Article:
This week’s post is all about the annual olive harvest. If you care for top quality, chemical free, pure extra virgin olive oil then feel free to read on. If you don’t...erm, I guess read anyway. 

It’s common, in the area we live in northern Italy, due to the amount of readily available land, for family homes to include a good sized garden. And these gardens are put good to use to growing seasonal vegetables throughout the year. Alessia’s family is no exception, especially her dad who, in the summer is oh so proud of his Cantaloupes and Water melon. Very often you’ll drive past a hand painted sign at the side of the road saying something like, “Potatoes for sale 100m” or, “Vende vino”.

Yes, grapes and the wine making industry is massive here. But a substantial amount of Italy’s olive oil is produced here too. Particularly where we live we are surrounded by grapes and olive groves. It’s the way we roll.

Late October is the time to collect them, and it’s quite a task because by the end when they have all been squeezed there’s usually enough oil to supply 4-5 families for a whole year with a little left over for private sale.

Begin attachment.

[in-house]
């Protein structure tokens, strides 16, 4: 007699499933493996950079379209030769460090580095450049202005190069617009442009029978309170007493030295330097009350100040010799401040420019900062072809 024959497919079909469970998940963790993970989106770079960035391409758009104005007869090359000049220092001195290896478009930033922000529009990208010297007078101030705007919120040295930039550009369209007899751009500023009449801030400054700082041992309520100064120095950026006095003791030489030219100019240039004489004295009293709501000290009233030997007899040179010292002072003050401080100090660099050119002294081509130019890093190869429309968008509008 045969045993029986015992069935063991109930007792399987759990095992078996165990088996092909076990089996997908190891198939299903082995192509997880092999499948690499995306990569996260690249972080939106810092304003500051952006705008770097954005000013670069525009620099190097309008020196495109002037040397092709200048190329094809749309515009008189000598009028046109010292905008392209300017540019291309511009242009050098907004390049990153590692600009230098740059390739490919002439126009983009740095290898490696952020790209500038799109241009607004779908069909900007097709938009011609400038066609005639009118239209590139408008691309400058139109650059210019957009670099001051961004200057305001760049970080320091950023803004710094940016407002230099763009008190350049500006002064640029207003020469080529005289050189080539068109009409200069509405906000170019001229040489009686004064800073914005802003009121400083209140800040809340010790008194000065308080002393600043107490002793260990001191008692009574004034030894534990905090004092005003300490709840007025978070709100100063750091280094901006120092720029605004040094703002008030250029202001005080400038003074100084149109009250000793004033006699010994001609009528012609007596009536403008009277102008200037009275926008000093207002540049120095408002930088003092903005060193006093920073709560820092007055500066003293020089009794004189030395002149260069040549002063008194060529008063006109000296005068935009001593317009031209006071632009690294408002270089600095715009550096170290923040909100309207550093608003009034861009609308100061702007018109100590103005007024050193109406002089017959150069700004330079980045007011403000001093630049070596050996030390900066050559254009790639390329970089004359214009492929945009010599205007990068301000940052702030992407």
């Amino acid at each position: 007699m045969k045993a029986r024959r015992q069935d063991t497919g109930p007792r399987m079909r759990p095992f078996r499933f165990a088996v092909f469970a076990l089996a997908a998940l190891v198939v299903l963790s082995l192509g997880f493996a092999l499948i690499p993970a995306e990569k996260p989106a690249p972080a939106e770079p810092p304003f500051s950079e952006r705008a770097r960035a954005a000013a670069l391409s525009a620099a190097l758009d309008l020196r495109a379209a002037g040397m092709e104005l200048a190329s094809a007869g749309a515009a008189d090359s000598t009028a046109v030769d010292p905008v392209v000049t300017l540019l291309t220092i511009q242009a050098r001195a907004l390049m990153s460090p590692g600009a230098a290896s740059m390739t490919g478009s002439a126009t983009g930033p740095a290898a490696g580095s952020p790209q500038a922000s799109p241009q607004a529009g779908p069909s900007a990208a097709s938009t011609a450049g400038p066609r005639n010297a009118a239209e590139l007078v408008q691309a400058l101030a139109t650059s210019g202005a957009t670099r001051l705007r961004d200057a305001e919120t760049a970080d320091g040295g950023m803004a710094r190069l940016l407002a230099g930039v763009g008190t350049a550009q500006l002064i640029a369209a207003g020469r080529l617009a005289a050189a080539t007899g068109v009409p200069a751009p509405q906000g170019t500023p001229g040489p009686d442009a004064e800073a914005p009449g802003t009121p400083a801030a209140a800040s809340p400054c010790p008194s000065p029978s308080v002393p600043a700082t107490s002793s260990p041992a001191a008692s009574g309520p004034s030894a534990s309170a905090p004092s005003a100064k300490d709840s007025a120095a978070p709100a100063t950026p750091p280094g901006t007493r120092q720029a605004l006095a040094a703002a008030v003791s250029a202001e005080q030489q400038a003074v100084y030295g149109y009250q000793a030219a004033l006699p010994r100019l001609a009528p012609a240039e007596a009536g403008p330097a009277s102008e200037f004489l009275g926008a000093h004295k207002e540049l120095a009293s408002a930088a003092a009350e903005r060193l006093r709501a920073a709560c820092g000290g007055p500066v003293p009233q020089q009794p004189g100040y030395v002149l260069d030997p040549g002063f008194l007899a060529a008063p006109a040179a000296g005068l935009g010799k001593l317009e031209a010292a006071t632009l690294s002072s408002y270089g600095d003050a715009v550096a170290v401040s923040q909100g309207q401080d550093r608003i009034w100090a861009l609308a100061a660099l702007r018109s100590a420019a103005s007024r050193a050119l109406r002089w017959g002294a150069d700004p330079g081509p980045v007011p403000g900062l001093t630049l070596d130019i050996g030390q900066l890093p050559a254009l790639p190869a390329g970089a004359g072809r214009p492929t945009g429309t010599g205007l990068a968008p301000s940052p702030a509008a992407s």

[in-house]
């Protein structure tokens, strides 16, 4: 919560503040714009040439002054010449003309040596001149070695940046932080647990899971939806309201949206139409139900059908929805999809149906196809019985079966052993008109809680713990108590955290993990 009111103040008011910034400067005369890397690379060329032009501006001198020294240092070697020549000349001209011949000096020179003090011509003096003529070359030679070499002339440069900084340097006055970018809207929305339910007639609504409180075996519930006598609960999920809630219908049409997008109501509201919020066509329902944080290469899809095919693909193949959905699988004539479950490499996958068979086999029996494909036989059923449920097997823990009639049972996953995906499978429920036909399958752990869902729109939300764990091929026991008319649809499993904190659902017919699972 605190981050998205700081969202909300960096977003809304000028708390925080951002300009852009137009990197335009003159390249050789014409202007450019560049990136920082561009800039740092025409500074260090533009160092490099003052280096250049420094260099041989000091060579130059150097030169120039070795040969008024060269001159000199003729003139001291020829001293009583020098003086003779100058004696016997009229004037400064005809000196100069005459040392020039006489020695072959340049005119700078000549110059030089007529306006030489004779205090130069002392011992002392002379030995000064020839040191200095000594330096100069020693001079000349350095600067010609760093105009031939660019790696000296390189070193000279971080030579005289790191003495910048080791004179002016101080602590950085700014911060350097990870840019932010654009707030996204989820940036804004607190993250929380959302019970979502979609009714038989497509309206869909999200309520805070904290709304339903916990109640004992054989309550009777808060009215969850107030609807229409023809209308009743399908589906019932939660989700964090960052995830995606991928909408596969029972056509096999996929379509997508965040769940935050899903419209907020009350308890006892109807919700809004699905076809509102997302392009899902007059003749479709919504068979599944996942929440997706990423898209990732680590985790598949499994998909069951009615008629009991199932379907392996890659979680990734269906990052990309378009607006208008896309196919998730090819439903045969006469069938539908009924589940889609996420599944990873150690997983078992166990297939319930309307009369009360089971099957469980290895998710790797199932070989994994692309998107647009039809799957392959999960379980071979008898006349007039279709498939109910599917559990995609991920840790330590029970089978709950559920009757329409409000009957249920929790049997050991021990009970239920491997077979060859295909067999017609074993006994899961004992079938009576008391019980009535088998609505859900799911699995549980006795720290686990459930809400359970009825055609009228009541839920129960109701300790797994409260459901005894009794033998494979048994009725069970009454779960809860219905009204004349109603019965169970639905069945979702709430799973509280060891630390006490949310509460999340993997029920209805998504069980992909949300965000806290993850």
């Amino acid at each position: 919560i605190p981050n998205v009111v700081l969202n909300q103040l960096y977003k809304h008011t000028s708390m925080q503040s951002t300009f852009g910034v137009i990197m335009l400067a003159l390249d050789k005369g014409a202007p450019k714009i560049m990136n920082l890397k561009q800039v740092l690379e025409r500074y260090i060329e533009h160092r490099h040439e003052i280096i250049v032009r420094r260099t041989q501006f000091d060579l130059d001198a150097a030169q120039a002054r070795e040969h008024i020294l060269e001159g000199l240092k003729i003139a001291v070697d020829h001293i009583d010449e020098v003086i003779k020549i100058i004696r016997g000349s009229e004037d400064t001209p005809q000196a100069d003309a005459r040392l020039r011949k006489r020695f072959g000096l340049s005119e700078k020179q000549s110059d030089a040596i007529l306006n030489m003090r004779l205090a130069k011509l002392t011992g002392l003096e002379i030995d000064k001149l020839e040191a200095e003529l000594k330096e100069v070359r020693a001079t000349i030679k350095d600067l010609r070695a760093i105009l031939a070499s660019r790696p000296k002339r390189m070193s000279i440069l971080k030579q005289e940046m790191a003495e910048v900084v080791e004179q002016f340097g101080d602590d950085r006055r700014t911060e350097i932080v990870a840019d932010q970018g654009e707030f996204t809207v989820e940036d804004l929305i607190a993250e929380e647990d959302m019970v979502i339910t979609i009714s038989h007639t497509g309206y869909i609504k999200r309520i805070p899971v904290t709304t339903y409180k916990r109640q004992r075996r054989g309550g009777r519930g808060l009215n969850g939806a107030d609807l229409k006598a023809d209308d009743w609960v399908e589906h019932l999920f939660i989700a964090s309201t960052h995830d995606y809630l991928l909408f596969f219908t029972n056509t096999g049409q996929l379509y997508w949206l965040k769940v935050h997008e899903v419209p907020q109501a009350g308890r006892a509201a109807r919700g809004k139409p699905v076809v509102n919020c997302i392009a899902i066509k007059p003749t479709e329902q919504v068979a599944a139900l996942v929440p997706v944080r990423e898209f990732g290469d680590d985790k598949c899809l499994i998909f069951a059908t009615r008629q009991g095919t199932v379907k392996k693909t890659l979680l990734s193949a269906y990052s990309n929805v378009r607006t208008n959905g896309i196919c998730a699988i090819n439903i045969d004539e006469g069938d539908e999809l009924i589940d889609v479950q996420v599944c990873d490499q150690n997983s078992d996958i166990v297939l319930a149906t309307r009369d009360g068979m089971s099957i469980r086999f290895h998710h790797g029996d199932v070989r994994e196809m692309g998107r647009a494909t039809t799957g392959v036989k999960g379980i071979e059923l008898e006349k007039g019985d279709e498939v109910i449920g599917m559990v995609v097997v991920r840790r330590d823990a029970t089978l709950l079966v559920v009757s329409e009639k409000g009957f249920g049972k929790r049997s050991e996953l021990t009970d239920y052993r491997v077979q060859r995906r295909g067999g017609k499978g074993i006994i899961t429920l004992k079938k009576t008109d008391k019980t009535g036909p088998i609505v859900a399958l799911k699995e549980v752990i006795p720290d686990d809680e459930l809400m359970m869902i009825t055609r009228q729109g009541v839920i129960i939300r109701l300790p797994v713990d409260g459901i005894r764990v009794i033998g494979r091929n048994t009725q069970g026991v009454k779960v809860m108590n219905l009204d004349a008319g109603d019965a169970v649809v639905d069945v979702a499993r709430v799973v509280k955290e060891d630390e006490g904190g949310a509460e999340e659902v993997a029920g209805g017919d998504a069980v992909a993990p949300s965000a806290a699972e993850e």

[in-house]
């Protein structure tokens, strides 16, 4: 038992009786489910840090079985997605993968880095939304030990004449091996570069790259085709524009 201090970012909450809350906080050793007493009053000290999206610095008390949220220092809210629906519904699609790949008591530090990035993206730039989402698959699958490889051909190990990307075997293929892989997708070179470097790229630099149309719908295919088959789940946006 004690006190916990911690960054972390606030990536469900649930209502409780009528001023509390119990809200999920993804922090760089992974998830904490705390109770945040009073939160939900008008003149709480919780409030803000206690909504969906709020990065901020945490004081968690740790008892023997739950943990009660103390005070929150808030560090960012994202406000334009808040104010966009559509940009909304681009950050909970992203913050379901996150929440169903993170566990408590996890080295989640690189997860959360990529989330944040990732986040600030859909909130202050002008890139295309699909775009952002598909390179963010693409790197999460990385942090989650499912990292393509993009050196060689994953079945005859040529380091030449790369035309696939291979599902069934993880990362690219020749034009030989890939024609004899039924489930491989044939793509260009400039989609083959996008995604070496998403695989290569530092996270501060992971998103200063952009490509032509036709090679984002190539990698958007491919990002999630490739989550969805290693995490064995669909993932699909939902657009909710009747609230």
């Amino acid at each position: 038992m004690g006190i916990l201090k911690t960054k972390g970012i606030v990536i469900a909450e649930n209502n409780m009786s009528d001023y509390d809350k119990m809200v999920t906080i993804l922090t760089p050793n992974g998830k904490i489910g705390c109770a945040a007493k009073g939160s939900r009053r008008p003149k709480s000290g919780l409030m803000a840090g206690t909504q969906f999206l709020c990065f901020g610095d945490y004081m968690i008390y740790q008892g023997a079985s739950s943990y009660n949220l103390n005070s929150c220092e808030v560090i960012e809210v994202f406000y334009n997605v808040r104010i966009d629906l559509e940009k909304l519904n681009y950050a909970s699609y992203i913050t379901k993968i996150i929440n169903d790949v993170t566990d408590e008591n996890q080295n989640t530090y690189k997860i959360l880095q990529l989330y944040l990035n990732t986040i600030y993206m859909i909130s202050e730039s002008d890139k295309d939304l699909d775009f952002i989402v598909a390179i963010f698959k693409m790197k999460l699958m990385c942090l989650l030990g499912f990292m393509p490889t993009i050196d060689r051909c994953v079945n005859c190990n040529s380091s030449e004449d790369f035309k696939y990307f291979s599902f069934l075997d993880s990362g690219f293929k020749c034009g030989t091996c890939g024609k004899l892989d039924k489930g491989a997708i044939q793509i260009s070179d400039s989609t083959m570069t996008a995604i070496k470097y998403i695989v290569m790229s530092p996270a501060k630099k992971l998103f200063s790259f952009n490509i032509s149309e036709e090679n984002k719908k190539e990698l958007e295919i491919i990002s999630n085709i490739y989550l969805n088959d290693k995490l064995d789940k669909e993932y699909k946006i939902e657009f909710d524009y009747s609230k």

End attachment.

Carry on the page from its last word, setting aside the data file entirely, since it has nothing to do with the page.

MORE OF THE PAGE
First we cover the ground underneath the trees with huge nets. These are then set in place with metal pegs. Olives plants, like grapes flourish and thrive on hilly, sloped terrain. Hence the use of nets. Everyone is armed with a small handheld rake and gets to work, scraping through the leaves.

It’s really a social gathering. A time to chat and joke. Friends and family all chip in, even the bambini – though I’m sure many olives are squished on site by tiny feet. 

Once a tree has been stripped bare, it’s then on to the next. And no matter how good you think you are at spotting that last elusive olive, they’ll always be one or two that survive the peril of the press.

What do you guys get up to on a family meet up?

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